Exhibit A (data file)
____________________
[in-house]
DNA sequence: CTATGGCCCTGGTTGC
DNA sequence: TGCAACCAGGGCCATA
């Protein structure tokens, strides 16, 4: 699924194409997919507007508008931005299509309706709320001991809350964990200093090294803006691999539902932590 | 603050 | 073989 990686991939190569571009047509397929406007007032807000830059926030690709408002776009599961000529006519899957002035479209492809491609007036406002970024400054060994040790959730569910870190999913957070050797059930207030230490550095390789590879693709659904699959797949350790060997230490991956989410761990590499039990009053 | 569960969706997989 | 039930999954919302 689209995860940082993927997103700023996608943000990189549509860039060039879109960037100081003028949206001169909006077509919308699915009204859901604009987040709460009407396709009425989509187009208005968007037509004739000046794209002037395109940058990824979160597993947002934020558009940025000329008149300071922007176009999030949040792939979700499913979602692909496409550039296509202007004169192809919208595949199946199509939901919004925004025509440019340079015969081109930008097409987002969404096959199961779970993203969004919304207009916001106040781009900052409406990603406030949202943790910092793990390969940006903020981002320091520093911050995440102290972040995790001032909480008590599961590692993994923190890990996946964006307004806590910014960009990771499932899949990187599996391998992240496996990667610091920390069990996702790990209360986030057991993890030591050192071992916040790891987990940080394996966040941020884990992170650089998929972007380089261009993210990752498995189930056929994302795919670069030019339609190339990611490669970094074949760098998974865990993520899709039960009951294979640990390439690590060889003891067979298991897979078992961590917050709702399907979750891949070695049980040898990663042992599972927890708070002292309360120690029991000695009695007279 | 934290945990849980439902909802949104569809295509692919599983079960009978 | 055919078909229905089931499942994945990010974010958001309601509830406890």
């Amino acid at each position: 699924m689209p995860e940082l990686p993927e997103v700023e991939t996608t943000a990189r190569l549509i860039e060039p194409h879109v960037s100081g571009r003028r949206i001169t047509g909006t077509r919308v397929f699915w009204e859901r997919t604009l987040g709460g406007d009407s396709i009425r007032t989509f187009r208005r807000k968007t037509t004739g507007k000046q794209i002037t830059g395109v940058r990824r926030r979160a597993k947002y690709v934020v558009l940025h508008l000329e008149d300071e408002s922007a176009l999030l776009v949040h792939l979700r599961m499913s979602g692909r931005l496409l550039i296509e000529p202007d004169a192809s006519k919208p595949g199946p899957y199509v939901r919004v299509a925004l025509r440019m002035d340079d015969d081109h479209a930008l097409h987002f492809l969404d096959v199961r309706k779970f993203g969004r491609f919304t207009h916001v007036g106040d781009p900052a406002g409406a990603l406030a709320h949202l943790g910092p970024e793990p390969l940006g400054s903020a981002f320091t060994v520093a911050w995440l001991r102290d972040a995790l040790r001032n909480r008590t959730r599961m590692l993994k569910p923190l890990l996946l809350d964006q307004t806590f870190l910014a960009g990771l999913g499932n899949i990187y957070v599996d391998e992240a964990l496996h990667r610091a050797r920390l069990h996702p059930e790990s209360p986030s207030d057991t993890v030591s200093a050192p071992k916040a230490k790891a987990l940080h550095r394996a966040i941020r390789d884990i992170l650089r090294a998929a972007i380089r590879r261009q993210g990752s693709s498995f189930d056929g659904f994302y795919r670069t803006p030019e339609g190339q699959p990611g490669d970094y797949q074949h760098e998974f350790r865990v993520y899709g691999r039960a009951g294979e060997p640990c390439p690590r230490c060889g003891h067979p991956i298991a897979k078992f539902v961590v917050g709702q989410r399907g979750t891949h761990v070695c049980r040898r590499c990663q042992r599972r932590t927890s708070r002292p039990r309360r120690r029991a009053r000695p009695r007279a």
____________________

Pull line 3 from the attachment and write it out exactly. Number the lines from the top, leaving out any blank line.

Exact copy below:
DNA sequence: TGCAACCAGGGCCATA